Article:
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Challenging The NYT On Andrew Wakefield

In a thoughtful piece that raises a key question in journalism (“Why do we pursue one story over another ?”) Paul Raeburn challenges the decision by The New York Times to run a profile this weekend of the discredited British doctor Andrew Wakefield, the most influential promoter of the wholly debunked theory that the MMR vaccine can cause autism in children.

In the piece for the Knight Science Journalism Tracker, Raeburn writes that the Times story, by Susan Dominus “should never have been written.” Here’s why:

…in my view, [it] goes a long way toward restoring Wakefield’s image as a kindly, misunderstood doctor who simply wants to protect children. Despite the balance, despite the recitation of Wakefield’s sins, Dominus has written a story that will persuade many readers that maybe Wakefield is not such a bad guy at all, even if, as she writes, among many other things, that he failed “to disclose financing from lawyers who were mounting a case against vaccine manufacturers.”

As any reporter should know, a “study” of a few children proves nothing, and a study of a handful of children that has found no confirmation and has indeed been roundly and extensively rebutted might not deserve yet another hearing for its author in the press.

Dominus needs no instruction from me about fairness and objectivity, but she must know that her story is far from objective. We’re too sophisticated here to blame Dominus for the headline, but the editors call Wakefield “an autism guru.” That’s where a writer might stand up and protest, and maybe Dominus did so, and lost.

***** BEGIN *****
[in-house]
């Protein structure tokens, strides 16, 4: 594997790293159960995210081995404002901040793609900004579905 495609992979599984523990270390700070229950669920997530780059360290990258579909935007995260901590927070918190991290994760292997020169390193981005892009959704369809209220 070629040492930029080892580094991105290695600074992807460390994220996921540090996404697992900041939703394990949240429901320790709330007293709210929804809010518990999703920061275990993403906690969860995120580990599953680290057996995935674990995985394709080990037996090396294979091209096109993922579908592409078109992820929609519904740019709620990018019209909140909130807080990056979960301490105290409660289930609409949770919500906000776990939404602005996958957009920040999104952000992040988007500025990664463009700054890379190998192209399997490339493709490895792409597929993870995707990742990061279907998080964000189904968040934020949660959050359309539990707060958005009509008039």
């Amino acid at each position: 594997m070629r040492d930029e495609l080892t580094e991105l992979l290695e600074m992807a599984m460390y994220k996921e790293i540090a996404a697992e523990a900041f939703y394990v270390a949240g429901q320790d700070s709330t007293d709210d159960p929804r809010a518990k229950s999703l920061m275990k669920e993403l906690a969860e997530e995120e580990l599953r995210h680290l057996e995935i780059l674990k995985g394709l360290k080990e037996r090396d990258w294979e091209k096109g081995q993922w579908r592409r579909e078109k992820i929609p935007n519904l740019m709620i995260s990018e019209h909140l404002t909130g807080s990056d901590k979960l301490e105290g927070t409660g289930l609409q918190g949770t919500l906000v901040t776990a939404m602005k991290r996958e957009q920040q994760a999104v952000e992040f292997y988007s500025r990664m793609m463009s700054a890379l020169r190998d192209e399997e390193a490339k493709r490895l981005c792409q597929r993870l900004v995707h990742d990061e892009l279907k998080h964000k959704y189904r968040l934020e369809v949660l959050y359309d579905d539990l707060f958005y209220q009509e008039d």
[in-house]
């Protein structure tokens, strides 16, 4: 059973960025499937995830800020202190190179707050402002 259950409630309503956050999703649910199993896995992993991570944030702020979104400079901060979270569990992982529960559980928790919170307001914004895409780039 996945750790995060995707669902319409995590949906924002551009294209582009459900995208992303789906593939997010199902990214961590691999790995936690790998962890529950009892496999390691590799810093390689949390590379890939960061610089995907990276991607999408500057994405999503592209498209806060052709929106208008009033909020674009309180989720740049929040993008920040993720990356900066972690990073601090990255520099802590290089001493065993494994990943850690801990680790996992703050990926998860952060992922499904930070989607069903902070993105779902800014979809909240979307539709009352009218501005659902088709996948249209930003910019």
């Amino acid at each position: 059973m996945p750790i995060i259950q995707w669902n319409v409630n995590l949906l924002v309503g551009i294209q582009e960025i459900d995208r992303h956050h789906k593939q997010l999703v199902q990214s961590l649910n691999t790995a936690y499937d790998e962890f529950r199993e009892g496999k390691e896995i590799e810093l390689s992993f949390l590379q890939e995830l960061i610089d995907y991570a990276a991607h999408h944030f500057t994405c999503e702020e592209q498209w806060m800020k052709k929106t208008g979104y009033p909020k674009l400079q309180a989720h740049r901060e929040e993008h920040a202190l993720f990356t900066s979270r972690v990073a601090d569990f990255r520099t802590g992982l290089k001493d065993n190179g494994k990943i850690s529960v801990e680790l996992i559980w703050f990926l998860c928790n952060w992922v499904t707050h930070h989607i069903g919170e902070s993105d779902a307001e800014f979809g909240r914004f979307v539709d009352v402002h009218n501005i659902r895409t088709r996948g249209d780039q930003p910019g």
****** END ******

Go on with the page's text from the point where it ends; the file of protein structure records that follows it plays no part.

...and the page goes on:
His point here is that the Wakefield story has been thoroughly told, again and again, so what was the point of a high-visibility rehashing of events? Moreover, he suggests, resurrecting Wakefield’s reputation may drive more parents to reject vaccinations for their children, thereby raising the public health risk for others.

Personally, I thought the story was sympathetic, but in the end came down against Wakefield’s credibility. One reason I arrived at this conclusion was due to another little secret of journalism: it is widely held that a reporter’s true feelings can be deduced by the final sentence of his or her story. In the case of the Wakefield piece, it ended like this:

Before leaving for the airport with Wakefield and his son, I took in the view from the deck. The hills looked lofty, peaceful, a little bit blurred in the distance — you could believe, as Wakefield had promised, you were in Tuscany. With a little effort, you can believe almost anything.